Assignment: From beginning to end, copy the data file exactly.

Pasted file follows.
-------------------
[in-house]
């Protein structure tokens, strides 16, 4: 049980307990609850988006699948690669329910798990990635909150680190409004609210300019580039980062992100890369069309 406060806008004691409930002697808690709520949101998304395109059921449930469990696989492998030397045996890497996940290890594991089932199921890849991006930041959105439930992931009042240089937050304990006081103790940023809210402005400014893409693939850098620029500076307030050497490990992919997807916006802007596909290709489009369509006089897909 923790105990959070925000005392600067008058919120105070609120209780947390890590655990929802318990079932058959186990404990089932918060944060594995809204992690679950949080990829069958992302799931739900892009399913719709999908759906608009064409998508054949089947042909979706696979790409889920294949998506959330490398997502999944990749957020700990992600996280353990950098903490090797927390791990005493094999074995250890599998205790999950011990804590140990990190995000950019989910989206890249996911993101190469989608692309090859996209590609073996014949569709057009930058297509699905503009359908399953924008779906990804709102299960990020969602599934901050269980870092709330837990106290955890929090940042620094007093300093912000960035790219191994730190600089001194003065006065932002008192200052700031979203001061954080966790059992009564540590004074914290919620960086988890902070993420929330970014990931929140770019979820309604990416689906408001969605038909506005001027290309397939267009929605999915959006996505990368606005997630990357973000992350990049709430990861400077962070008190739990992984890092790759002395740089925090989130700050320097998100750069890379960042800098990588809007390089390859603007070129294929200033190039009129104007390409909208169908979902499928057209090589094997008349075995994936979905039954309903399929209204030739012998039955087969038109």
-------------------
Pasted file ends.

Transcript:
[in-house]
């Protein structure tokens, strides 16, 4: 049980307990609850988006699948690669329910798990990635909150680190409004609210300019580039980062992100890369069309 406060806008004691409930002697808690709520949101998304395109059921449930469990696989492998030397045996890497996940290890594991089932199921890849991006930041959105439930992931009042240089937050304990006081103790940023809210402005400014893409693939850098620029500076307030050497490990992919997807916006802007596909290709489009369509006089897909 923790105990959070925000005392600067008058919120105070609120209780947390890590655990929802318990079932058959186990404990089932918060944060594995809204992690679950949080990829069958992302799931739900892009399913719709999908759906608009064409998508054949089947042909979706696979790409889920294949998506959330490398997502999944990749957020700990992600996280353990950098903490090797927390791990005493094999074995250890599998205790999950011990804590140990990190995000950019989910989206890249996911993101190469989608692309090859996209590609073996014949569709057009930058297509699905503009359908399953924008779906990804709102299960990020969602599934901050269980870092709330837990106290955890929090940042620094007093300093912000960035790219191994730190600089001194003065006065932002008192200052700031979203001061954080966790059992009564540590004074914290919620960086988890902070993420929330970014990931929140770019979820309604990416689906408001969605038909506005001027290309397939267009929605999915959006996505990368606005997630990357973000992350990049709430990861400077962070008190739990992984890092790759002395740089925090989130700050320097998100750069890379960042800098990588809007390089390859603007070129294929200033190039009129104007390409909208169908979902499928057209090589094997008349075995994936979905039954309903399929209204030739012998039955087969038109």